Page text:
Social shaming: the young consumer’s very modern weapon

Iona Bain

All publicity is good publicity, right? Wrong.

The United Airlines controversy earlier this year showed just how quickly poor crisis management can decimate company shares. And we financial journalists know as soon as we mention our job titles when making a customer complaint, we usually receive a positive outcome, such is the corporate terror triggered by a whiff of bad press.

But now the internet is making it possible for anyone to kick up a stink in a most public fashion. Research from comparison site Gocompare suggests that UK companies have paid out £65 million in compensation to customers who took to social media to complain about services and products. The proportion of British consumers who have aired their grievances online is still relatively small (15 per cent), but the results are pretty effective – 55 per cent say their issue was resolved quickly and more than a quarter received either money off or a goodwill gift.

I have a name for it. Social shaming. And surely it’s only going to get more popular?

It’s quicker than posting a letter and free (in stark comparison to hanging on a premium rate phone line). It’s far easier for those who hate confrontation in person or over the phone – i.e. most Brits – and your complaint could reach an unlimited audience, exposing poor customer service in a way that analogue warriors from years gone by could only dream of.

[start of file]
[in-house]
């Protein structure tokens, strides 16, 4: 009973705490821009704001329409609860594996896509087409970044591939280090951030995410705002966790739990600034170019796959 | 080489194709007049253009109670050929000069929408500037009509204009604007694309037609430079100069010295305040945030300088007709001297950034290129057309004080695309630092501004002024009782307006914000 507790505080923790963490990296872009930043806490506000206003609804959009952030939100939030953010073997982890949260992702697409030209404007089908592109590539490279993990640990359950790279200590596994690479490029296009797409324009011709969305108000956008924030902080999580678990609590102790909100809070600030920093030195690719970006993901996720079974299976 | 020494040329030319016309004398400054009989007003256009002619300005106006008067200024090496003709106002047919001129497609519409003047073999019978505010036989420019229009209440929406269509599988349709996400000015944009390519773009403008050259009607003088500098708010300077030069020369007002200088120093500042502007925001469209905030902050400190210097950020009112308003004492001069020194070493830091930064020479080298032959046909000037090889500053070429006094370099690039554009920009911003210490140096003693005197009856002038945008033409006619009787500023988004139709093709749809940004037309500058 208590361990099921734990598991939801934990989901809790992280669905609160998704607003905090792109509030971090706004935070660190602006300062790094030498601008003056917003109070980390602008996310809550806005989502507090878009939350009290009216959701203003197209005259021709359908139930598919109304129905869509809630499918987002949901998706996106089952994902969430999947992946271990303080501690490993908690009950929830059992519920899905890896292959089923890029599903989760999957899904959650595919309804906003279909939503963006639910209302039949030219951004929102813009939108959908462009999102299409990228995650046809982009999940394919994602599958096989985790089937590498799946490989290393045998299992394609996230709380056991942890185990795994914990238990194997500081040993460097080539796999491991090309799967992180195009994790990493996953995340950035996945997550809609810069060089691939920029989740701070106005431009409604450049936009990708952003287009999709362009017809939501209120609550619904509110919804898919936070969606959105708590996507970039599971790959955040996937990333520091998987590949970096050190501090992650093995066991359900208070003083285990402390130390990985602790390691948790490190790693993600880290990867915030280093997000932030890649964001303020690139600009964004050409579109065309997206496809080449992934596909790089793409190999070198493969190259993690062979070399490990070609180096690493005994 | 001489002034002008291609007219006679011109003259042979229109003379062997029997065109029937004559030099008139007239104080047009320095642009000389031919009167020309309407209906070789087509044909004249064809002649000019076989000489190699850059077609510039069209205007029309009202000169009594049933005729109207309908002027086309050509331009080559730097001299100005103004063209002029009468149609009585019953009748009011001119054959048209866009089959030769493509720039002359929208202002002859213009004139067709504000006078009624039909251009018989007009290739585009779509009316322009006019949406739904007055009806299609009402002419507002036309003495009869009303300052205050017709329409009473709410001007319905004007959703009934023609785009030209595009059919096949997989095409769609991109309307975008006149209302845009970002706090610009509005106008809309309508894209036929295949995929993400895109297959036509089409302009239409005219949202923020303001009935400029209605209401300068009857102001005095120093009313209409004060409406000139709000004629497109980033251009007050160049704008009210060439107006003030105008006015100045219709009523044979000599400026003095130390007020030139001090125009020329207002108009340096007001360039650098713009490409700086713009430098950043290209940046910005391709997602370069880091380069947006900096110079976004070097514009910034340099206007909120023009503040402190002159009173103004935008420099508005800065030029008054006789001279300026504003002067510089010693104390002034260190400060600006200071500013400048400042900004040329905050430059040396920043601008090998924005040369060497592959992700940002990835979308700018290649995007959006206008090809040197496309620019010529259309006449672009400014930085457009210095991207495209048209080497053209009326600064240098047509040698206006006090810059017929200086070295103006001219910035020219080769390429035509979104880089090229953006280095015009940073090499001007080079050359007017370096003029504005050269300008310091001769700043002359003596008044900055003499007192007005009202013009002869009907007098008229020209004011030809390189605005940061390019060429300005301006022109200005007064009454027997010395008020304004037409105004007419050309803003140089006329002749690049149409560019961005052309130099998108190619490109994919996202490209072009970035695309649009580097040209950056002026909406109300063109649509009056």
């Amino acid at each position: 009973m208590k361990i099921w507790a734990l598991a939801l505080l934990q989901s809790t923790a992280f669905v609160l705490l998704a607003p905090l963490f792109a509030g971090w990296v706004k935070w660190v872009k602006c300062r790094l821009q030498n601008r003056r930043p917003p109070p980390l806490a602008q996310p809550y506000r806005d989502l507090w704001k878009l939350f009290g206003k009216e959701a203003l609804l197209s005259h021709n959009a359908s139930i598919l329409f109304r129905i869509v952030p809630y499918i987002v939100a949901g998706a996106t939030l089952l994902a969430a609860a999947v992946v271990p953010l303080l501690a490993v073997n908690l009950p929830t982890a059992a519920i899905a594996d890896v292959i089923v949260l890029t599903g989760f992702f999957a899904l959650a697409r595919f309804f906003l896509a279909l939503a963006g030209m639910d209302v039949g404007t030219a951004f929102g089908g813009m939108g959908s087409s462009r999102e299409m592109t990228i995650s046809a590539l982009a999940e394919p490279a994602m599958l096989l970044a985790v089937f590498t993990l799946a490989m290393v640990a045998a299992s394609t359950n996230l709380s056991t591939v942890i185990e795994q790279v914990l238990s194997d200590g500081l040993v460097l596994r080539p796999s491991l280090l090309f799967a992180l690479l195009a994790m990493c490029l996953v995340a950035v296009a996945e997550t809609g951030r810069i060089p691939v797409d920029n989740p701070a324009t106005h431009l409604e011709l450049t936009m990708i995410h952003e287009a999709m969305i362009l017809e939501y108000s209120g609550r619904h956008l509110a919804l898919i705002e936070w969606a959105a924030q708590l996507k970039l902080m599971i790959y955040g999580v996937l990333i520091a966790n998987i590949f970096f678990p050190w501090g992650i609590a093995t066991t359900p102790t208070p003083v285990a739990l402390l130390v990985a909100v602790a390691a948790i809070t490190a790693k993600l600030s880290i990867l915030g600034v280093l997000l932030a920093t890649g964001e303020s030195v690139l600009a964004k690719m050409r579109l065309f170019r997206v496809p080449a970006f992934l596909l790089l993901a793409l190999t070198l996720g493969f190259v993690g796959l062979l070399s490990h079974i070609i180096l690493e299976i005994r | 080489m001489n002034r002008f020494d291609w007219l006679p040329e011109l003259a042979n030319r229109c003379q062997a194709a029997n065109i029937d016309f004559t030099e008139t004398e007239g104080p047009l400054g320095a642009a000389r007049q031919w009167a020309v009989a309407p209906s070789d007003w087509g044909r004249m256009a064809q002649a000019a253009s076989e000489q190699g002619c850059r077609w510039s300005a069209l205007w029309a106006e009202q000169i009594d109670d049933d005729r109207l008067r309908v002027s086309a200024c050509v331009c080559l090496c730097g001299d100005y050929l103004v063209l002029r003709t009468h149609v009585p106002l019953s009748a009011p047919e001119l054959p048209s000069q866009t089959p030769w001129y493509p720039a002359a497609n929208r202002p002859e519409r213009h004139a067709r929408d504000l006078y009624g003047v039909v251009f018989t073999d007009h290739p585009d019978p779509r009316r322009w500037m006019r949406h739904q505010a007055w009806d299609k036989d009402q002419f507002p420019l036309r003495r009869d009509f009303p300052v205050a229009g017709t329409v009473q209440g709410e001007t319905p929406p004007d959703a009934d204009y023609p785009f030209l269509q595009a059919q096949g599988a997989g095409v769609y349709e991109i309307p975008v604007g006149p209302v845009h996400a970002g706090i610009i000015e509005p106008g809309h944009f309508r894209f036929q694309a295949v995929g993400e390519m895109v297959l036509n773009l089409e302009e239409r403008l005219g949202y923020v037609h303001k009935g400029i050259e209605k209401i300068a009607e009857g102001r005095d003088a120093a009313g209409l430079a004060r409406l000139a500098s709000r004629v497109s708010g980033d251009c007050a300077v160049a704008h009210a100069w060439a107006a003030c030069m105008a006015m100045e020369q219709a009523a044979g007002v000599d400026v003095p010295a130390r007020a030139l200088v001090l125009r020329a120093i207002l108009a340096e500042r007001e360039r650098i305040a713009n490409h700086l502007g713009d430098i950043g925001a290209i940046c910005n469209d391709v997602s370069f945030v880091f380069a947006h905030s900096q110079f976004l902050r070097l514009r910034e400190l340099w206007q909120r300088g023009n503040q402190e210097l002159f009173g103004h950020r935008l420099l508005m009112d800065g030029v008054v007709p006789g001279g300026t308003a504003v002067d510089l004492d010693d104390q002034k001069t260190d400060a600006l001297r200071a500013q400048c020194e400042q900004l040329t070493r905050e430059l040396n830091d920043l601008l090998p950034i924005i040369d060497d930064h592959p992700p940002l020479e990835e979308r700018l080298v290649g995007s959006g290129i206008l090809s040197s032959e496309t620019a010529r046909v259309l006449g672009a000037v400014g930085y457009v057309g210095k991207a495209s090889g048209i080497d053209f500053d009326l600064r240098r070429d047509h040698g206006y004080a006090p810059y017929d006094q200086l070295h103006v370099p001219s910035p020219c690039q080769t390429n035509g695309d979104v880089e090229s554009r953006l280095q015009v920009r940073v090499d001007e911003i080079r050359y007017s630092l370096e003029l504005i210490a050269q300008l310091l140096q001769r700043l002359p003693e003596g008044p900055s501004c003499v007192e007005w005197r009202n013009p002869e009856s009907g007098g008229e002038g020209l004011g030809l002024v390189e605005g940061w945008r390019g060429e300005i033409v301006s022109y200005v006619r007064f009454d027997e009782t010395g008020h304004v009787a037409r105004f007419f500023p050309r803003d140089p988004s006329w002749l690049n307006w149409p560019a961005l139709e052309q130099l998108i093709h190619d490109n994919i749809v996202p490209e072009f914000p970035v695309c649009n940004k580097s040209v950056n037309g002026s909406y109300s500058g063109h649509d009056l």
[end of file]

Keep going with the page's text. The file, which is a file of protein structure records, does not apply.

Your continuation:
And BOY do companies know it. Social media engagement has become compulsory for even the most traditional brands, with many putting considerable resources and effort into cultivating a cuddly online persona. But you live by the sword and you die by the sword; companies also need dedicated social media accounts to placate The Awkward Squad before they get out of hand and undermine a carefully-nurtured public image.

Not that long ago, I had a WIFI outage at home. As a self-employed journalist, this was not a blip I could afford. I phoned my provider TalkTalk and spoke to a rather impersonal and inflexible chap, who told me that an engineer would be sent out within 72 hours. In the meantime, I just had to sit tight.

It was nearly 48 hours after the problems began, and I became impatient. I decamped to my local overcrowded coffee shop, took to Twitter and contacted TalkTalk to tell them I was still waiting for a fix.

Within half an hour, I was contacted by someone from the chief executive’s office (no less) who told me that an engineer would be sent out as a matter of urgency.

Sure enough, someone came within hours and I was back online, with a follow-up courtesy call giving me a contact number for the CEO’s office should there be any further problems.

Great result, surely? Except that recent Ofcom figures confirmed my experience was not the norm. Only half of TalkTalk customers are satisfied with how their complaints are handled (the lowest out of any telecoms/broadband provider). And it used to be the case that TalkTalk could send out an engineer the next working day to fix a problem, but this was downgraded to a typical two day wait in 2016 (again, the longest wait out of any broadband provider bar Sky).